On May 5, 2011, Grinnell College announced the winners of the first Grinnell College Young Innovator for Social Justice Prize (The Grinnell Prize). The Grinnell Prize honors individuals under the age of 40 who have demonstrated leadership in their fields and show creativity, commitment, and extraordinary accomplishment in effecting positive social change.
The 2011 winners were selected from more than 1,000 nominations from 66 countries. Each winning entry received $100,000, half to the individual(s) and half to an organization the winner(s) designated for a total of $300,000 awarded this year in prize monies. The inauguration of Grinnell College's 13th president Raynard S. Kington, M.D., Ph.D marked a transition point for the college. The prize commemorates the occasion and celebrates Grinnell’s historical and future commitment to positive social change.
On October 25-27, 2011, winners visited the campus to participate in the Grinnell College Young Innovator for Social Justice Prize Symposium and awards ceremony. Through public lectures and interactions with students, they shared their experiences and perspectives in effecting positive and innovative social change. Noted civil rights lawyer and founder of the Southern Poverty Law Center, Morris Dees, delivered the symposium’s keynote address. Winners of the 2011 Grinnell College Young Innovator for Social Justice Prize are:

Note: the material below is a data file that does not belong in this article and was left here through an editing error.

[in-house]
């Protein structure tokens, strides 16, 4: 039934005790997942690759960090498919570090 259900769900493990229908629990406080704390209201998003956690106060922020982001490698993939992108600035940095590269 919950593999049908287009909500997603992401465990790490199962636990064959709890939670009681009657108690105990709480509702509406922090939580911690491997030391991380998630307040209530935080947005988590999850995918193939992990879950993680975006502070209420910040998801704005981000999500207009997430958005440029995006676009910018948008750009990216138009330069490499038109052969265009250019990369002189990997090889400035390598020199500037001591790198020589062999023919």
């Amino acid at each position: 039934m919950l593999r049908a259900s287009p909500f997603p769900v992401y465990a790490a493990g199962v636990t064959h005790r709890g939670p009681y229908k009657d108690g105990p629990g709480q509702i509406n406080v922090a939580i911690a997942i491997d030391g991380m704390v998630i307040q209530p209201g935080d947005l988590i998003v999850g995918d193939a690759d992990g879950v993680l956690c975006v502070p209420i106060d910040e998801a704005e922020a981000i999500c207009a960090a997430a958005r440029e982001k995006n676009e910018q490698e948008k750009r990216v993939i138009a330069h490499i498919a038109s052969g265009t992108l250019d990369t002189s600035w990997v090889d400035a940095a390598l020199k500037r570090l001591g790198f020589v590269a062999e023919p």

Eric W. Glustrom and Boris Bulayev's Educate! social entrepreneurship training—which invests long-term in youth so they can positively impact others—has been incorporated by the Ugandan government into the national education system, becoming the first national social entrepreneurship curriculum in the world.
Rabbi Melissa Weintraub and Encounter work to help leaders gain a more nuanced understanding of the Israeli-Palestinian conflict & reshape policy decision-making by providing firsthand exposure to Palestinian narratives & realities in the West Bank.
James Kofi Annan and Challenging Heights work to rescue children from slavery, provide educational support in the most impoverished communities in Ghana, and supply community development support to address the root cause of slavery and child trafficking.